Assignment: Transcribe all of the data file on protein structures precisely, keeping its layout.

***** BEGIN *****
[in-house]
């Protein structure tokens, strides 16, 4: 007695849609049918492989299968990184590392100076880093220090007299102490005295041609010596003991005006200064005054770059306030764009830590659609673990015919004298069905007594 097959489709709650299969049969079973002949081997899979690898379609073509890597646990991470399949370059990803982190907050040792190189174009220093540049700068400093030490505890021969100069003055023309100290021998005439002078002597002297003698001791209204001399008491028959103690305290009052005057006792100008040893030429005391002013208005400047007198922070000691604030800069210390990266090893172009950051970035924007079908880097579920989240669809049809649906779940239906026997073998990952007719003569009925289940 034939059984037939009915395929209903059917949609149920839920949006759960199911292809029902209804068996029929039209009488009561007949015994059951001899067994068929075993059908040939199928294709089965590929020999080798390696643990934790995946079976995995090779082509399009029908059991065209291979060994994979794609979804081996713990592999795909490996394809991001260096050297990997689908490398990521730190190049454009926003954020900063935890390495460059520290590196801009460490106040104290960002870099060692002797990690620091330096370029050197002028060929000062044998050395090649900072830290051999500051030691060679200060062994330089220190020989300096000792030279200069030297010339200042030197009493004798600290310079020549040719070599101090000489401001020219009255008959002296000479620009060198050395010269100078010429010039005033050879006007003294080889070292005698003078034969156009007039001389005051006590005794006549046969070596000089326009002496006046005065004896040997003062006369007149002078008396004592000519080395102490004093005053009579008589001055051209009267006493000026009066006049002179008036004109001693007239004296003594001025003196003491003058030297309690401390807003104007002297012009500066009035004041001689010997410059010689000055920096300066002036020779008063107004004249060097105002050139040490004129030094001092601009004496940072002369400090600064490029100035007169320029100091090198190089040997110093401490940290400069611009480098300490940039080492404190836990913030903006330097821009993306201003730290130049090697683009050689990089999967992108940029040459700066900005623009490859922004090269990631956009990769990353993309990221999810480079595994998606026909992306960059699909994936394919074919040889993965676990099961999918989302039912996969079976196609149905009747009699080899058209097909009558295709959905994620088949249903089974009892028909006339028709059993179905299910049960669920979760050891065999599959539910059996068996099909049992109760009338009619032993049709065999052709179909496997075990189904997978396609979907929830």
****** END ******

[in-house]
């Protein structure tokens, strides 16, 4: 007695849609049918492989299968990184590392100076880093220090007299102490005295041609010596003991005006200064005054770059306030764009830590659609673990015919004298069905007594 097959489709709650299969049969079973002949081997899979690898379609073509890597646990991470399949370059990803982190907050040792190189174009220093540049700068400093030490505890021969100069003055023309100290021998005439002078002597002297003698001791209204001399008491028959103690305290009052005057006792100008040893030429005391002013208005400047007198922070000691604030800069210390990266090893172009950051970035924007079908880097579920989240669809049809649906779940239906026997073998990952007719003569009925289940 034939059984037939009915395929209903059917949609149920839920949006759960199911292809029902209804068996029929039209009488009561007949015994059951001899067994068929075993059908040939199928294709089965590929020999080798390696643990934790995946079976995995090779082509399009029908059991065209291979060994994979794609979804081996713990592999795909490996394809991001260096050297990997689908490398990521730190190049454009926003954020900063935890390495460059520290590196801009460490106040104290960002870099060692002797990690620091330096370029050197002028060929000062044998050395090649900072830290051999500051030691060679200060062994330089220190020989300096000792030279200069030297010339200042030197009493004798600290310079020549040719070599101090000489401001020219009255008959002296000479620009060198050395010269100078010429010039005033050879006007003294080889070292005698003078034969156009007039001389005051006590005794006549046969070596000089326009002496006046005065004896040997003062006369007149002078008396004592000519080395102490004093005053009579008589001055051209009267006493000026009066006049002179008036004109001693007239004296003594001025003196003491003058030297309690401390807003104007002297012009500066009035004041001689010997410059010689000055920096300066002036020779008063107004004249060097105002050139040490004129030094001092601009004496940072002369400090600064490029100035007169320029100091090198190089040997110093401490940290400069611009480098300490940039080492404190836990913030903006330097821009993306201003730290130049090697683009050689990089999967992108940029040459700066900005623009490859922004090269990631956009990769990353993309990221999810480079595994998606026909992306960059699909994936394919074919040889993965676990099961999918989302039912996969079976196609149905009747009699080899058209097909009558295709959905994620088949249903089974009892028909006339028709059993179905299910049960669920979760050891065999599959539910059996068996099909049992109760009338009619032993049709065999052709179909496997075990189904997978396609979907929830």